Piezoelectric components used in wearable technology

Piezoelectric components can be used in wearable technology and other emerging technologies, bringing tremendous possibilities to many industries. With the availability and usage of products incorporating piezoelectric components, human comfort, convenience, health, and safety can be greatly improved. Many of these functionalities and products have already emerged in today’s society.

These include:

Piezoelectric pacemakers powered by the pulsation of the heart rhythm. This eliminates the need for invasive and risky surgeries to replace batteries.

Sidewalk lighting powered by energy-absorbing tiles that are impacted by footsteps.

Powering monitoring and sensor devices in remote and hazardous locations such as bridges and pipelines. This eliminates the risks to humans when batteries need recharging or replacement.

Car driver seats using piezoelectric sensors to monitor and sense the driver’s heart rate and breathing. It employs vibration sensors that automatically activate the seat’s ventilation and massage functions upon detecting driver pressure.

Wearable devices that can be charged through walking, running, or other physical activities.

Some of the wearable sensors available in today’s market include fitness and activity wristbands as well as monitors that track distance, respiration, heart rate, and even sleep patterns. Wireless blood pressure cuffs measure patients’ blood pressure through smartphone applications. Quartz watches have been around for a long time, utilizing the natural piezoelectric properties of quartz to maintain accurate time. Monitors detecting and measuring fetal heartbeat use piezoelectric components to convert vibrations into readable signals.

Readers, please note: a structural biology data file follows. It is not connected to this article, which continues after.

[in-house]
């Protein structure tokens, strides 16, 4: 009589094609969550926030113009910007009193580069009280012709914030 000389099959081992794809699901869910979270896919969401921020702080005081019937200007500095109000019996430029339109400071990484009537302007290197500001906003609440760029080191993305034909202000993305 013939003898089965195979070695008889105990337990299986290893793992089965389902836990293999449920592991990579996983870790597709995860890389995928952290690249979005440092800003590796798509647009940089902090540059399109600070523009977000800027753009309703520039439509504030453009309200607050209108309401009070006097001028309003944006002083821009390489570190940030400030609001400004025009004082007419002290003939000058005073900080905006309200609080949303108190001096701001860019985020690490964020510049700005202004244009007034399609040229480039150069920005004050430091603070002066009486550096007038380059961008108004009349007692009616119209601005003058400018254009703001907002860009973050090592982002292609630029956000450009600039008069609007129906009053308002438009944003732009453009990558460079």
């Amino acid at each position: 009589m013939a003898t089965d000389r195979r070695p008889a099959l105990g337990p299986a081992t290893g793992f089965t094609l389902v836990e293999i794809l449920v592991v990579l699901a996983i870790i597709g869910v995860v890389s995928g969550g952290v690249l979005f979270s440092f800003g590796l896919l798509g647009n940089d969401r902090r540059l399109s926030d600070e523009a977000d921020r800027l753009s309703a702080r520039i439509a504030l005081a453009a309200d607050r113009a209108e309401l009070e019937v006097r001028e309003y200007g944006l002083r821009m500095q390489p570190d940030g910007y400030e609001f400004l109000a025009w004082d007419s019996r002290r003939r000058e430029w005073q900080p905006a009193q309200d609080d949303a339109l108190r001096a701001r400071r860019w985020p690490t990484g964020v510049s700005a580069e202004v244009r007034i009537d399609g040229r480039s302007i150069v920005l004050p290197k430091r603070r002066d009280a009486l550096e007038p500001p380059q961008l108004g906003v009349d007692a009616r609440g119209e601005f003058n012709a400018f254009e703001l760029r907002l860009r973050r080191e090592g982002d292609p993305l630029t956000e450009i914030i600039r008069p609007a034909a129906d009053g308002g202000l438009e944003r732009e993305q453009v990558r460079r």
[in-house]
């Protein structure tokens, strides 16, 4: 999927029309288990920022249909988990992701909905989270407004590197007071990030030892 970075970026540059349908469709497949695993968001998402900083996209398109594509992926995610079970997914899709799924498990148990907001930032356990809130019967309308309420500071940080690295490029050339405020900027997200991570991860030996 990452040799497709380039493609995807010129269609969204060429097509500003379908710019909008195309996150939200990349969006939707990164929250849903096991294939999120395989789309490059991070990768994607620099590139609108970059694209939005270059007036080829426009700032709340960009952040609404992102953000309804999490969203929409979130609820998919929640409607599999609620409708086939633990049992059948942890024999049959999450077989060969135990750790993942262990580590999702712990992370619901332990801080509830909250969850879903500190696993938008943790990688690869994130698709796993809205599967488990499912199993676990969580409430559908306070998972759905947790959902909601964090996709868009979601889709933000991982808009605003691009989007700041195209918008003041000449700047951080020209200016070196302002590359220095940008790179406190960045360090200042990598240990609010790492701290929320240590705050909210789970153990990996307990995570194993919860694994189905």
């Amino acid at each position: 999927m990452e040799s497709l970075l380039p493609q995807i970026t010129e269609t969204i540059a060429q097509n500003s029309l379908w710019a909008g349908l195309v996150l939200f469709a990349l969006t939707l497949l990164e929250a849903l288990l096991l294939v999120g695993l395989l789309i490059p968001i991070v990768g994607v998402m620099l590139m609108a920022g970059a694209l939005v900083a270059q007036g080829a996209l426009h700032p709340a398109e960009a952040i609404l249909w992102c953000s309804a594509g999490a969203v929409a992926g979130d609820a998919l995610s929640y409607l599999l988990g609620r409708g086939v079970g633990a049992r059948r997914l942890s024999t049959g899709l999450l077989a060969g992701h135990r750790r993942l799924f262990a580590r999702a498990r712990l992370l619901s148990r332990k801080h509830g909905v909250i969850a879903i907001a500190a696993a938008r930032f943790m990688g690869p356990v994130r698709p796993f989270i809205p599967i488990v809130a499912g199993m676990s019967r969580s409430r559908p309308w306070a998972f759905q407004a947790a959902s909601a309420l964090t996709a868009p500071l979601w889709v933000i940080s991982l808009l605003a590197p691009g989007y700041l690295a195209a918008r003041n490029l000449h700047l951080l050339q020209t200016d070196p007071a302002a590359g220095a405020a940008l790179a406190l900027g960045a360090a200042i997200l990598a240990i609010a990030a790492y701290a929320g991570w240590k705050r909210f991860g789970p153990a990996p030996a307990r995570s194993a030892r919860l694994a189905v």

The use of “smart” fabrics is also gaining popularity. Flexible textiles are infused with piezoelectric materials as sensors to measure, monitor, and harvest energy. A single piezoresistive layer is sandwiched between two conductive layers. These sensors are currently under development and used in insoles, clothing, and wearable devices to measure pressure, steps, energy consumption, and other information. The energy generated by the fabric depends on the type of piezoelectric material used and the user’s movement.

In conclusion, the integration of piezoelectric components in wearable technology has the potential to revolutionize various aspects of our lives, from healthcare to energy harvesting. Ongoing research and advancements in materials and design will continue to drive innovation in this exciting field.